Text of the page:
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New club applications inspire student collaboration


Information about new club proposals for the 2024-’25 school year was released on April 15 with a notice for students to submit a proposal by May 8 if they wished to start a new club. In contrast to last school year, the application process has been simplified and new clubs are required to hold open applications for all executive positions.

“I was hesitant at first because I knew I had a small chance of getting picked, but I wanted to try starting a new club because I noticed that there could be other clubs that students could be more interested in, including myself,” Catherine Ryu (9), aspiring club creator, said. “Even if I do not get picked, I thought this could be a good experience.”

Last year, proposals led to the creation of many new clubs including Diversity, Equity, Inclusion, and Belonging, Bookadoodle, and Youth Investment Club. The new clubs have organized numerous schoolwide events such as an Easter Egg Hunt for middle school students, an arm wrestling tournament to fundraise money, and a book exchange. To ensure that new clubs contribute to the SIS community in a similar way, this year, aspiring club creators are required to list one event that the club plans to sponsor during the 2024-’25 school year. 

“Our club aims to increase understanding among students about environmental issues such as climate change, pollution, and biodiversity loss through various activities to involve the broader school community in environmental conservation efforts,” Dyne Kim (10), aspiring “Eco-friendly Tomorrow” club creator, said. “This club will benefit the school in multiple aspects by providing students the opportunities to engage in hands-on learning experiences that can deepen their understanding of environmental science.”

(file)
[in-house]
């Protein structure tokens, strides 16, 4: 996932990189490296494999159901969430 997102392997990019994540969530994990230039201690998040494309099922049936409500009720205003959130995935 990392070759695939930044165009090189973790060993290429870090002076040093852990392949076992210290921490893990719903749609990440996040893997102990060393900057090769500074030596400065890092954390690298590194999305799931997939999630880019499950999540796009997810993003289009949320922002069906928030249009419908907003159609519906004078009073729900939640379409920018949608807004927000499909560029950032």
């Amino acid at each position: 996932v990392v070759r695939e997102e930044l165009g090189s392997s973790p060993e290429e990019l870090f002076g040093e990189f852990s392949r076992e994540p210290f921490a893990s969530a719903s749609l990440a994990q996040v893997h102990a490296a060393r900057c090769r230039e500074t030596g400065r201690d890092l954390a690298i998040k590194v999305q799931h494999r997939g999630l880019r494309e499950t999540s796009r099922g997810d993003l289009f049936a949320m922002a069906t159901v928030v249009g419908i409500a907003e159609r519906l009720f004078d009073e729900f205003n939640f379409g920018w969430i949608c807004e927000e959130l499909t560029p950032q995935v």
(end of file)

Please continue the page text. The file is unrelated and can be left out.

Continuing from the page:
Club creators have also collaborated with their peers by recruiting members and negotiating plans for the club. The simplified club proposal process urged students to think about how their club would uniquely contribute to the school.

“As new trends and developments are getting out in the world, the new club application gives students a way to find things that are not represented in the clubs that we have and figure out how to take that idea and turn it into something tangible and structured,” Chris Del Vecchio, Assistant Principal, said. “So the easy part for students is figuring out what they enjoy doing that is not currently represented in the club selection, but the harder part is figuring out how they can turn that into something that other people can get involved in.”

While new clubs may create exciting new activities for the student body, some potential negative impacts of many new club proposals include fewer club renewals and repetitive clubs. In order to incorporate innovative new ideas into the club schedule, many existing clubs are likely to not get renewed or be merged with others, potentially causing disappointment for the rising executive members of unrenewed clubs. 

“I think our club is unique because we provide a wider spectrum of activities than mere education programs or recycling projects,” Dyne said. “We intend to participate in competitions, do fundraising events, host mentoring programs, and do online projects on social media.”

Q&A sessions for shortlisted club applicants will take place between May 13-29.

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Grace Lee
Grace Lee, Reporter
Grace is a sophomore reporter for Tiger Times. She is interested in literature, loves watching soccer games with her parents, and listens to pop music during her free time. Feel free to approach her with book recommendations or anything else!

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